On my 63rd birthday, Sandra and I drove to Rockport, Massachusetts, where my mother grew up and I spent time as a child, in the summer’s, with my grandparents, William and Josephine McNamara. My grandfather was a longshoreman. He off loaded cargo from the fishing boats that arrived fully loaded into Rockport and Gloucester Harbors. He was very muscular and told me it was from offloading wooden barrels, upon his shoulders, from the boats all day. My grandmother was a housewife who also baked goods for a nearby grocery store. I feel amazed to have such vivid memories of being with them as a young child, watching Gunsmoke while sitting on my grandfather’s lap and being escorted downtown by my grandmother, with a destination of Tuck’s drugstore to be let loose in the candy section.
Now, I have so many memories but miss my grandparents love and guidance that made Rockport so special to me in the first place. They lie at rest in the Beach Grove Cemetery at the end of Pleasant Street, two streets from the home they built and raised their family in.
As Sandra and I arrived in Rockport, to my great surprise, suddenly a car passed us with two most familiar faces, my daughter and her boyfriend! I was excluded from planning this and very happy. We went to lunch, we drove them around to the more significant family landmarks and needing to be at work, they soon whisked themselves back north.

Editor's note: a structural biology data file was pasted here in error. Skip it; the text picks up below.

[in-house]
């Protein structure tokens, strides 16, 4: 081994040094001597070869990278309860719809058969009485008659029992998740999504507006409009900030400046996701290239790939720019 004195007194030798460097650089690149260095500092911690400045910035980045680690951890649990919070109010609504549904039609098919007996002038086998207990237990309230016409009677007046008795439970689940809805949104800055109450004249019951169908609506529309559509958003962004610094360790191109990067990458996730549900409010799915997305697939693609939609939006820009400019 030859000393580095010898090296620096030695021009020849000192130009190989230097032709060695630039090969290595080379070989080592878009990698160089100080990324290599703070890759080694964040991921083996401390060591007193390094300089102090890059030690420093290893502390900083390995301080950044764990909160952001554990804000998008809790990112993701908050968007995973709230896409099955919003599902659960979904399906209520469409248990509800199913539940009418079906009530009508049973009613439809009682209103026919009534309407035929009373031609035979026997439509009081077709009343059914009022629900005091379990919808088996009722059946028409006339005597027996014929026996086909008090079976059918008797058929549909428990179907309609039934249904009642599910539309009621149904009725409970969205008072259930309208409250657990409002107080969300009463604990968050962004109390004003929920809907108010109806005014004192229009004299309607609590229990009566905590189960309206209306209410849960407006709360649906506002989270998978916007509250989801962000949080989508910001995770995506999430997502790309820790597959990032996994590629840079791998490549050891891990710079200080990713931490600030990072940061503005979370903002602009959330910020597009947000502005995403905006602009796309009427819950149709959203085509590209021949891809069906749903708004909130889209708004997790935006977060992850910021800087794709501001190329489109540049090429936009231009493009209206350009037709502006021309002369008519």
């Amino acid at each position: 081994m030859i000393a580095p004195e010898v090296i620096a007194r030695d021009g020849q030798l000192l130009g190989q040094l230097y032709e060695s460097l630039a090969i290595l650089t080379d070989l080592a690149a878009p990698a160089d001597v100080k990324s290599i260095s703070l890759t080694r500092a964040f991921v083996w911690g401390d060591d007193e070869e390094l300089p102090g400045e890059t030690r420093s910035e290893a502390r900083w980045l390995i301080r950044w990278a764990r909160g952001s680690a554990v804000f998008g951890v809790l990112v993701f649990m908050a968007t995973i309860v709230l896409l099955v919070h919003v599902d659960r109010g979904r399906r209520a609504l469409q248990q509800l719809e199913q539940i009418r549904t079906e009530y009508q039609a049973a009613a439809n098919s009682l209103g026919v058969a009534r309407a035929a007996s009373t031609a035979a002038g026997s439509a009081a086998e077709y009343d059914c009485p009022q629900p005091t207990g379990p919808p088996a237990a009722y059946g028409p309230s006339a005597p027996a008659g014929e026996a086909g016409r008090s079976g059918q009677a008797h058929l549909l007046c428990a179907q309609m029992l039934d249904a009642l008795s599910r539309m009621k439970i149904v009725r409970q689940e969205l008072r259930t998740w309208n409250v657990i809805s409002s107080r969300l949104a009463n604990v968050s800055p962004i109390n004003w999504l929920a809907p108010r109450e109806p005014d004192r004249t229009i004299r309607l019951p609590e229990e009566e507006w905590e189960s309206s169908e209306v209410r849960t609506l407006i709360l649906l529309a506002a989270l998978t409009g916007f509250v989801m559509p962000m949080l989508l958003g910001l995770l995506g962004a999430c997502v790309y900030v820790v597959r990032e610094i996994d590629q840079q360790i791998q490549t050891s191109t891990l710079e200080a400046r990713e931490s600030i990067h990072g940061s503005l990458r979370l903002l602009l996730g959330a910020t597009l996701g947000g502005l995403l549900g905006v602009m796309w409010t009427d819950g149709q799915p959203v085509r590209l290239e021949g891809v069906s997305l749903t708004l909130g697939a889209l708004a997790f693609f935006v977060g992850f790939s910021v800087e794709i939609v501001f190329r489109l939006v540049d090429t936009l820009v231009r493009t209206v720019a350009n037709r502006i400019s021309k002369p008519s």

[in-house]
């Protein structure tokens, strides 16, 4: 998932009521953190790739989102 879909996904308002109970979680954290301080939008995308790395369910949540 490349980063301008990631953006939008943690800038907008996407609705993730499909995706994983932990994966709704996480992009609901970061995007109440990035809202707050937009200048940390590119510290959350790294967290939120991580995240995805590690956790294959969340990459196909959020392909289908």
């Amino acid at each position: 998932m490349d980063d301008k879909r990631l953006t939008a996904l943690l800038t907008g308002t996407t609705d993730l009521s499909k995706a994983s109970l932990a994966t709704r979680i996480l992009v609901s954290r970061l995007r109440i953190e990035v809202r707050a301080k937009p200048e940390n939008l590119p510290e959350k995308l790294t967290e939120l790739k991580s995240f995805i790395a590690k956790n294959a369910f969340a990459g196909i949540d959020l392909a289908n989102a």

We brought our bikes and a saw, parked at the Rockport High School and pedelled to the cemetery. We pruned some arborvite bushes that were encapsulating William’s, Josephine’s and my uncle Richard’s headstone. From there we pretty much coasted downtown and to the parking lot across from Motif Number One. There was a cool southerly breeze making our visit very enjoyable. We pedaled around Bearskin Neck and past the Benjamin Tarr house, my 7th great grandfather. In Rockport my family roots go back as far as my paternal family goes back in York. Rockport has always felt like a second home to me.
With bikes back on the car rack, we drove around Cape Anne and to our next destination, the Fisherman’s Memorial in Gloucester. My great grandfather, Edward McNamara is memorialized on one of the bronze plaques. He lost his life in 1910 when he fell off the deck of the Schooner M. Madeline. He is one of the 5368 souls lost at sea and memorialized here. My grandfather, William, was born in 1909, sharing only about 17 months of life with his father, Edward.With each year, I find family history more and more compelling. The more I learn, the more the unkown opens up.